More questions about the Navy Yard shooter, more people waiting for relief in Colorado and one of the world’s smallest cars ...
It's Wednesday, and here are the “5 Things to Know for Your New Day."
Every weekday morning around 6, we’ll hit the top five stories of the day, clue you in on a few other buzzy items, and let you know about some of the must-watch stories coming up on CNN’s morning show, “New Day.”
1. Navy Yard aftermath
How did we not know?: The more we learn about Aaron Alexis, the more people are asking that question. There were enough red flags. He was arrested in 2004 for shooting out someone’s tire. The Navy knew that. He was discharged as a Navy reservist in 2010 for misconduct. Eight cases of misconduct. The Navy of course knew that. And just a month before killing 12 people at the Navy Yard, Alexis told police that people were following him. He could not sleep. He was hearing voices coming through walls and floors. Police told the Navy that. Through all that, Alexis kept his “secret” clearance level that gave him access to the Navy Yard. Why? Here is what we know about the case.
Pamela Brown and Rene Marsh will give us the latest on the victims and the investigation throughout the show. Retired Air Force Lt. Col. Rick Francona talks about military security at 7. And Sen. Susan Collins talks security at 8.
2. Colorado floods
Will the misery ever end?: Last week's floods are still causing havoc this week. A Denver-area neighborhood was evacuated Tuesday. About 600 people were stranded in a nearby county. Some lucky people were allowed to go home this week after flood waters receded and found out they were not so lucky. Flood waters had pushed some homes around like furniture. Kelly Hunt said her Boulder-area home was crushed and pushed several feet by rushing water and mad."Today is our first day up here since we've been evacuated," Hunt told CNN. "And I feel like it's worse than I thought it would be. We lost absolutely everything we own." Here is the latest on the rescue effort.
George Howell reports live from Colorado throughout the show.
3. Georgia kidnapping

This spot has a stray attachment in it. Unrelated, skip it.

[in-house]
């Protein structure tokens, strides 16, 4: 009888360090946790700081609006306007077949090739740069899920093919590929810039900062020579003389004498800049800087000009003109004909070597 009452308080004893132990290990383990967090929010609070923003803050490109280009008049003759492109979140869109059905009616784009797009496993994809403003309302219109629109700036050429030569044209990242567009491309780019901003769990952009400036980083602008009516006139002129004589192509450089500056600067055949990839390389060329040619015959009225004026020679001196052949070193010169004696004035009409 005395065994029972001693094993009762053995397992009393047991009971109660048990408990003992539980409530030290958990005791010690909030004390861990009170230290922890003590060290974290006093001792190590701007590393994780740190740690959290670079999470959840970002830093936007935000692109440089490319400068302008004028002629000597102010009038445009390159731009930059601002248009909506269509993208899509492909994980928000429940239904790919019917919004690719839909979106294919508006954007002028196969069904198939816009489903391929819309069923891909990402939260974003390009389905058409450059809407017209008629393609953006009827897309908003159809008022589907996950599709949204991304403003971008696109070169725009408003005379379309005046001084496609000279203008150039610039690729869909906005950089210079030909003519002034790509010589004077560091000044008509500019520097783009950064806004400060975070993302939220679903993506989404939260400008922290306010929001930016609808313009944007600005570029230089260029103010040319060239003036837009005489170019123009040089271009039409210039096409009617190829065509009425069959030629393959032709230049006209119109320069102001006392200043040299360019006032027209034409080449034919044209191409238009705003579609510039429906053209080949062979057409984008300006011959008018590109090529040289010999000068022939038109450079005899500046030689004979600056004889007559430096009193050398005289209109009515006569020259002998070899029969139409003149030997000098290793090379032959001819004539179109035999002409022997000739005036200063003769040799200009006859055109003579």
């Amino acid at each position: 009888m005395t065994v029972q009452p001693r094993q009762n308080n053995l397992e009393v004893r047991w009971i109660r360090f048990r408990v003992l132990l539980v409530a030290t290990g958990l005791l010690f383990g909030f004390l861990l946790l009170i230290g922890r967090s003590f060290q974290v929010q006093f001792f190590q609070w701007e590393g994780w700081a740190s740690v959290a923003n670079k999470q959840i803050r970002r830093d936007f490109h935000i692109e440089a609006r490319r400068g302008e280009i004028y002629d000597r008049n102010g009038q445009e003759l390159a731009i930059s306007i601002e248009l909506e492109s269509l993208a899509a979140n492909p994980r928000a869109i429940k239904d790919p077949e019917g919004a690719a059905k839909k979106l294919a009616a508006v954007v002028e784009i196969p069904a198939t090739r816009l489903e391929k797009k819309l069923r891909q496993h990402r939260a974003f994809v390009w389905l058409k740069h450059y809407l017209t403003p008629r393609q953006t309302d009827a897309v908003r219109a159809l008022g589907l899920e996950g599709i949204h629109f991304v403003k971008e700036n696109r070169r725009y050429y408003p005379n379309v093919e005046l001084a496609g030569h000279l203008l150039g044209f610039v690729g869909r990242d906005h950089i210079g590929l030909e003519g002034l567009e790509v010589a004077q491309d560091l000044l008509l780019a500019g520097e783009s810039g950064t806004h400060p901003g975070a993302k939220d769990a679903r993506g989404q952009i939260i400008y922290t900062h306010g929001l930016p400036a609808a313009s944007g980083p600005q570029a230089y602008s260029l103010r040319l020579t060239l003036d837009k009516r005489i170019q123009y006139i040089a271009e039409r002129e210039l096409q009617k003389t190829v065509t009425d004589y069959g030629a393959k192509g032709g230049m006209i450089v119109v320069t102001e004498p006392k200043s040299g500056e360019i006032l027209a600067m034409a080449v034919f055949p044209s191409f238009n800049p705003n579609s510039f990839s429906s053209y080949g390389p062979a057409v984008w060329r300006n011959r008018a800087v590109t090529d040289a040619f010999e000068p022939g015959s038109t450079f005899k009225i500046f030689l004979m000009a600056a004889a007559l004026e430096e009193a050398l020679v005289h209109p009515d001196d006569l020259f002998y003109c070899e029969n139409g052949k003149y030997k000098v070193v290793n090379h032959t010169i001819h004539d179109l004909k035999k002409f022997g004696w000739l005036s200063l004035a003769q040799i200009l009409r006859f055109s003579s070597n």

Where is Ayvani?: That is what the FBI and police are asking after this stunning home invasion. The details are chilling. Two armed men stormed an Atlanta area home at two in the morning. A woman in the home frantically tried to hide her two children. But the men found them. They demanded cash and jewelry. When they didn’t get it, police say, they shot the family dog. They ran out of the home with 14-year-old Ayvani Hope Perez. That was Tuesday. An Amber Alert has been issued saying Ayvani may be traveling in a gray Dodge. When she was taken, the teen was wearing Star Wars pajama bottoms and a blue and gray superhero shirt. Here is what we know on this case.
Martin Savidge will be live throughout the show with updates on the search.
4. U.S. and Brazil meeting
Was it something we said?: Or was it the reports of spying? Brazilian President Dilma Rousseff's state visit to Washington was postponed. It was supposed to be next month but allegations that the U.S. spied on Rousseff's chats have complicated things. The spying claim came from information apparently leaked by Edward Snowden. This is not the first mess related to Snowden, the former agency contractor who previously admitted leaking U.S. surveillance information to reporters. Brazil was outraged by the claims. And President Obama vowed to clean this up by reviewing American intelligence activities. But that review could take months. And that is not quick enough, both leaders agreed, to save this meeting. The two presidents, the White House said, did not want the visit "overshadowed by a single bilateral issue.” Here is our report on this.
Shasta Darlington reports from Brazil at 6.
5. North Carolina police shooting
Forgiveness and justice: This weekend, police shot and killed an unarmed man, only to find out that he may have been running to them for help after crashing his car. The details sparked outrage. After the crash, Jonathan Ferrell, a 24-year-old former Florida A&M University football player, had hobbled to the nearest home looking for help. But a startled woman inside called the cops, thinking someone was trying to break in. When the officers arrived, Ferrell ran toward them. One officer fired 12 times. Ferrell was struck 10 times. That officer is now facing voluntary manslaughter charges and the ire of civil rights leaders. Ferrell’s mother, Georgia Ferrell, says she forgives the officer but she wants justice. Here is what we know on this case.
Alina Machado reports on this throughout the show
Those are your five biggies for the day. Here are a few others that are brewing and have the Internet buzzing.
- Now this is a compact: Of all the places to build the world’s smallest roadworthy car, Texas would seem an unlikely candidate, but Austin Coulson decided he would take on the challenge. You can see Austin in his 26-inch-wide ride on the Guinness World Records video page. Try not to laugh
- Dancing with herself: But not anymore. Secretary Ellie Cole got some attention when she started grooving at a UK bus stop recently. She didn’t know that someone at the café across the street decided to record her gyrations and set it to the tune, “Dancing Queen.” What could be mortifying for most actually turned out well for her: the former Musical Theater major has been invited to audition for an upcoming local musical.
- Let sleeping dogs lie: Have you ever been in the middle of getting some good sleep only to get woken up by a baby elephant? This dog has. Enjoy.
There you go. All you need to know to get an early start to your morning.
Be sure to tune in to "New Day" from 6 to 9 a.m. ET. Join us at NewDayCNN.com and go and have a GREAT NEW DAY!